Over the past few months, customers have substantially changed their buying behaviour. They have consolidated their shopping by reducing the number of stores they visit each week and their frequency of shopping. Shoppers don’t want to take the chance of jeopardizing their health by going to numerous stores or wait in social distancing lineups longer than needed. This dynamic has served to elevate grocery promotions to a much higher level of importance for brick-and-mortar retailers than it has been historically. When you make the store the destination through great promotions, you win not only customer trips, but trips with bigger baskets.
The go-to tactic for retailers wanting to increase the number of customers through promotions is usually focused on more and deeper price discounts. Though this clearly continues to be a very important aspect of attracting the customers to stores, our evidence — based on our extensive retail data analysis — shows that picking the right combination of items is in fact more important to attracting customers to stores while still protecting margins.
Take any outbound promotional vehicle — having the right item and combination or mix of items will do two very important things:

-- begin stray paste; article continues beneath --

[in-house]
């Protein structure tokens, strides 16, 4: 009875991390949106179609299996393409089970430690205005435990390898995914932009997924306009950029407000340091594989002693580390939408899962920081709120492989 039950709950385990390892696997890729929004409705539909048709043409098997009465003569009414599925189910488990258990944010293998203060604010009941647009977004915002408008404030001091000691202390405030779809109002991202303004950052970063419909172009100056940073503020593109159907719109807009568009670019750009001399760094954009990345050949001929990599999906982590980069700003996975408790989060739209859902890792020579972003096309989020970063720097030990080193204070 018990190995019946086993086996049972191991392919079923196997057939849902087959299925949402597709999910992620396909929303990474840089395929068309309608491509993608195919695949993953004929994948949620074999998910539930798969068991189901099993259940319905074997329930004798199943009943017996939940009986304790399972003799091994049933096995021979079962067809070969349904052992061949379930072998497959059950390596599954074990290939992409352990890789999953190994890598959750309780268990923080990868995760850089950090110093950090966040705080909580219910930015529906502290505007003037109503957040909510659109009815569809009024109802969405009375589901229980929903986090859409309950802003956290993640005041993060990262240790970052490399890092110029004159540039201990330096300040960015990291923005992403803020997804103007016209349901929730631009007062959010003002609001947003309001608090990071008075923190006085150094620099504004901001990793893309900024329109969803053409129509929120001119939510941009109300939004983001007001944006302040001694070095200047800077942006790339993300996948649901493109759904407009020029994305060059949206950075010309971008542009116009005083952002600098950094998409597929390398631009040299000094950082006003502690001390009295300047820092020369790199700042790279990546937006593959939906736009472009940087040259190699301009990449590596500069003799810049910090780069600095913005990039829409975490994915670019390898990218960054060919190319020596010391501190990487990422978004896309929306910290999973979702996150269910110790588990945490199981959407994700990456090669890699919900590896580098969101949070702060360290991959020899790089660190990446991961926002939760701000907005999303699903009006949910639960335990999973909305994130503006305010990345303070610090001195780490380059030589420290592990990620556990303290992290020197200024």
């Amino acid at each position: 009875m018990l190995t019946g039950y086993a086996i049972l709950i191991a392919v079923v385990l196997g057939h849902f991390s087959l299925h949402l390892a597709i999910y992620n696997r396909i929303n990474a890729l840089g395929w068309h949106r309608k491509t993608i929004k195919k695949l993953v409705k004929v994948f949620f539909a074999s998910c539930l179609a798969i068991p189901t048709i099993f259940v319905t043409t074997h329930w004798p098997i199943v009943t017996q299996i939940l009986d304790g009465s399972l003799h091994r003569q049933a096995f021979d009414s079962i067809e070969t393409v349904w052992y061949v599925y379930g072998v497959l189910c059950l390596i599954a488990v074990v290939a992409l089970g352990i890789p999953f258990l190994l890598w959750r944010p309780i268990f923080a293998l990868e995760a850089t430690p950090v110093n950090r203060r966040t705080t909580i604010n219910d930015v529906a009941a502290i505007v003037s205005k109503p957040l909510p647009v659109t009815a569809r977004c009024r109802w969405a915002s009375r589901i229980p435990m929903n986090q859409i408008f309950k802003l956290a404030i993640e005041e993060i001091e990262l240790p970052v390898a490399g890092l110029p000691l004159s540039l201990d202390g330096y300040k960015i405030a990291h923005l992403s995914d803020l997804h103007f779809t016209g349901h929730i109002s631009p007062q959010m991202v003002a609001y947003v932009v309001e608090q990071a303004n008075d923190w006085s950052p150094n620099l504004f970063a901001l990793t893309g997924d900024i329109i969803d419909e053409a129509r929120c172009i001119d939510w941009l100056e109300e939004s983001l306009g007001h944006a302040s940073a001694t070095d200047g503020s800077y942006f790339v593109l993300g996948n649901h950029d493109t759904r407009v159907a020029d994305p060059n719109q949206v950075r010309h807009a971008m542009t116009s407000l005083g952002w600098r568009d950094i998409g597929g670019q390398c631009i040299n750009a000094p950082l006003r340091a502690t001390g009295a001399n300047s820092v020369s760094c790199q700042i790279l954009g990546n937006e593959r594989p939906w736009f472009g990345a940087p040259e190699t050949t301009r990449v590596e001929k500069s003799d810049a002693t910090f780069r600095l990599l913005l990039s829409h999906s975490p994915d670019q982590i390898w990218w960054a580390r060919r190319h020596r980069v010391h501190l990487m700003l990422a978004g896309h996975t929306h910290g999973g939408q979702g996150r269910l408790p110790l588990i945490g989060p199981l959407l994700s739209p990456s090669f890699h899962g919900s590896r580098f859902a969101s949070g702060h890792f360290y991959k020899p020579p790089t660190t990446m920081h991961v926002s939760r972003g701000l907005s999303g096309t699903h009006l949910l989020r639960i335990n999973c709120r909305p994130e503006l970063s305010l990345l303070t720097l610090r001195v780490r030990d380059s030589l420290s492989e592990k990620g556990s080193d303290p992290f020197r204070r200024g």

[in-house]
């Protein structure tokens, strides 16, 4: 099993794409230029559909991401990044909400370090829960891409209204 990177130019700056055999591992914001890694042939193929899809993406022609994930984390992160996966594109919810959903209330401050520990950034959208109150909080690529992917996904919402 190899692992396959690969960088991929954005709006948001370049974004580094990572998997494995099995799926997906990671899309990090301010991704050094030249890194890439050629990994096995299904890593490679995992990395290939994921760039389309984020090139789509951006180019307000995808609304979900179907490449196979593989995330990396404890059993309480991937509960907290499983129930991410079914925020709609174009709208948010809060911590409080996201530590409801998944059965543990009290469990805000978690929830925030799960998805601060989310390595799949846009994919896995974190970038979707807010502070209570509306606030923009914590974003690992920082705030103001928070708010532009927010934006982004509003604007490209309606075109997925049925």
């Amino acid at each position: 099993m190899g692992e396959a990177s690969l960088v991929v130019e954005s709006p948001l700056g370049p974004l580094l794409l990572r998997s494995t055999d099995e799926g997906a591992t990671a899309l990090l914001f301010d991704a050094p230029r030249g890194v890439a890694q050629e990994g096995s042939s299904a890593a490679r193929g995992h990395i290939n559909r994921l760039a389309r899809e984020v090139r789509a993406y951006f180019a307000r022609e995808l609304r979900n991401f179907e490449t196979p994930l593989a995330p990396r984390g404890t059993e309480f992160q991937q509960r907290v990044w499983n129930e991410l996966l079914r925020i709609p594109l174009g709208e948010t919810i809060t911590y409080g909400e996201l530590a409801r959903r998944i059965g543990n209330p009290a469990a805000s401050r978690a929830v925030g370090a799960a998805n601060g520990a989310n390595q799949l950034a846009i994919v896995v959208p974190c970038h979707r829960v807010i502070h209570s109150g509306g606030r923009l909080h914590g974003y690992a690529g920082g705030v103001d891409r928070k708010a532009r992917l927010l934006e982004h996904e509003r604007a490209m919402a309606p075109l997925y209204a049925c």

First, it substantially extends the reach of the promotion by focusing on items that are attractive to multiple customer segments rather than just a few. For example, someone who likes to bake will make the decision to come into a store based on one or two items featured, say flour and sugar. Adding a third or fourth item targeted towards the baking segment will bring very little, if any, additional business. The better approach is to systematically target additional customer segments, substantially extending the number of customers that make your store their destination. Simply put, you want to have five deals for five different customer segments, not five deals for one customer segment.
The second thing the right combination of items accomplishes is that it generates more associated sales and therefore improves margins. For each customer segment that the flyer reaches, it is crucial that the items trigger the purchase of other items, building baskets (commonly referred to as halo or associated sales). So, in the case of our baking segment, the customers came in for a great sale on flour and perhaps butter but picked up five or six additional items as a logical consequence. Importantly, it is these additional halo items where retailers should use the right pricing strategy to recover margin (it is finding the right item and price mix combinations out of billions of possibilities that is at the core of what Daisy does).
The unprecedented and historical breaking of customers shopping habits as a result of the COVID-19 crisis has served to elevate promotions to a higher level of importance for brick-and-mortar retailers. To win the customer trip and capture share from the competition, retailers must put as much emphasis on picking the right items as they do on picking the right price.